My point was, if I had one, that 1) I wouldn't be surprised if they took her off the reminyl and 2) if they had done a cat scan right back at the beginning of this and seen stroke damage they may have decided she had VID rather than AD - the diagnostic process is more one of exclusion I think.
     
  12. jenniferpa

    jenniferpa Volunteer Moderator

    Jun 27, 2006
    39,419
    Update:

    OK I've been doing some research. I'm afraid I have mislead you - it was Aricept that was mentioned in the most recent studies, and even that might be a statistical anomaly - there was an exceptional low rate of death in the group NOT receiving the aricept, rather than a high rate of death in the aricept group. However, reminyl was was tested before that and in one study, showed a similar increased risk of death. However, and this is important, I cannot find that that risk has been shown in any other study to date and from what I've found, was at any rate greatest in the first 6 months of administration. And it should be noted - reminyl is fairly commonly prescribed for vascular dementia in non-uk patients. Something you might want to think about though - a fairly common side-effect of reminyl is diarrhea. I don't suppose this coincided with your mother's increased dose did it?
     
  13. germain

    germain Registered User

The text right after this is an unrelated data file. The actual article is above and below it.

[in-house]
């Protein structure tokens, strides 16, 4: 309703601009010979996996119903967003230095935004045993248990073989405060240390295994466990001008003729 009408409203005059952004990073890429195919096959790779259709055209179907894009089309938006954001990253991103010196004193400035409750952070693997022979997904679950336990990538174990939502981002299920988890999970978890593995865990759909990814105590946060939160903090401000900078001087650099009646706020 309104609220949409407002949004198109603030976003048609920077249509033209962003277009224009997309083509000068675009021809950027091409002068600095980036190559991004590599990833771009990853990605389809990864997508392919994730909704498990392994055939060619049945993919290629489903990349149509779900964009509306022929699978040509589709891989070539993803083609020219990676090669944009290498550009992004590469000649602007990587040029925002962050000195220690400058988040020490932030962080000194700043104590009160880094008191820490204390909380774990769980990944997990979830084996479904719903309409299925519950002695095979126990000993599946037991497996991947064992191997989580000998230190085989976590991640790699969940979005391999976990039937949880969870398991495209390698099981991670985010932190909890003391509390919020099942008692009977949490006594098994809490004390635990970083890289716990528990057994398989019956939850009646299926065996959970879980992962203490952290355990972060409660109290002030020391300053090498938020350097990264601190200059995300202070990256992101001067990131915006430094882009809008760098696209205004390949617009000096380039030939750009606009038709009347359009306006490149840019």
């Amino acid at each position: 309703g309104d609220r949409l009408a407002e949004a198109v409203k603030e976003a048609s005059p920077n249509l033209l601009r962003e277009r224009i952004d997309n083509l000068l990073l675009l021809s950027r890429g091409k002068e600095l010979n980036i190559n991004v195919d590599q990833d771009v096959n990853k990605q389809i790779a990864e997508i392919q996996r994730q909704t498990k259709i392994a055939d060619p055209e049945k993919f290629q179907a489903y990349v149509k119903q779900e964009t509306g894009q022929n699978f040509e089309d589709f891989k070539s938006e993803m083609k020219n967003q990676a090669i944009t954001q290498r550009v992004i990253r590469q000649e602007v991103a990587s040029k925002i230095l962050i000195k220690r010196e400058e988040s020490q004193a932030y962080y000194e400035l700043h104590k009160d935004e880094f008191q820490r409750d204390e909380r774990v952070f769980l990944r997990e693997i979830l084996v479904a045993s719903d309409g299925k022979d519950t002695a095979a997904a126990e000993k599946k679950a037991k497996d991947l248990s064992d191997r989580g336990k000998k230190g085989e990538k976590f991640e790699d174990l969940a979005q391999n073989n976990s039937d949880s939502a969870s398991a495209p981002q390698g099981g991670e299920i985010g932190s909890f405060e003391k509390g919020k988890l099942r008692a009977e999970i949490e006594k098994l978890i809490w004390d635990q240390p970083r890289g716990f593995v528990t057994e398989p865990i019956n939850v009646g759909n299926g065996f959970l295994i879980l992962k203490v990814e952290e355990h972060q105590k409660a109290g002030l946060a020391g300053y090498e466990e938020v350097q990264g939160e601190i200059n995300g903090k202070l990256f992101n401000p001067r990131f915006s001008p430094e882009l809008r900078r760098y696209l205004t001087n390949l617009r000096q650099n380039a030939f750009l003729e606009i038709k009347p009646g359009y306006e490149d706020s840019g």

Jul 7, 2007
    342
    Hi Jennifer
    and thanks for your response and research.

    No - the diarrhoea only started a week after her hospital admission at the end of September and has continued on and off since then - her staff nurse says its not diarr - just loose motions ! - but to any non-medi person its quite severe diarrhoea - (and I shudder to think what the nurse thinks IS actual diarrhoea)
    Going to visit now as she will need feeding and no-one else seems to offer !
    regards
    Germain
     
  14. elaineo2

    elaineo2 Registered User

    Jul 6, 2007
    945
    leigh lancashire
    Dear germain,not wanting to cause alarm bells ringin.The diarrohea?has there been a test done for C Diff?Am only asking because we had a new resident from hospital.diorrohea rife.Tested and C diff the diagnosis.
    love elaine
     
  15. jenniferpa

    jenniferpa Volunteer Moderator

    Jun 27, 2006
    39,419
    Elaine - see Germain's post above (# 10 I think).
     
  16. Mary11

    Mary11 Registered User

    Nov 25, 2007
    18
    Hi Germain,

    Has your mum received anti-biotics whilst she has been in hospital?

    Potassium is the most prolific electrolyte in the body and your mum's may be low due to the diarrhoea. Here is a link to show the effects of low potassium http://www.ehow.com/how_13187_understand-effects-low.html

    Mary
     
  17. germain

    germain Registered User

    Jul 7, 2007
    342
    Hi Mary

    Our Mum hasn't had anti- biotics this time - last course was around beg. October. Hoever, potassium is very low and she has been given a drip infusion.

    A bit cross about potassium level as she was placed on a potassium supplement by her GP in May but taken off it by the hospital late September ! Funny thing tho' - all her life she's adored bananas (good source I think) - now of course she won't touch them ( or any other solid food for that matter !)

    Link was good - thanks

    Regards
    Germain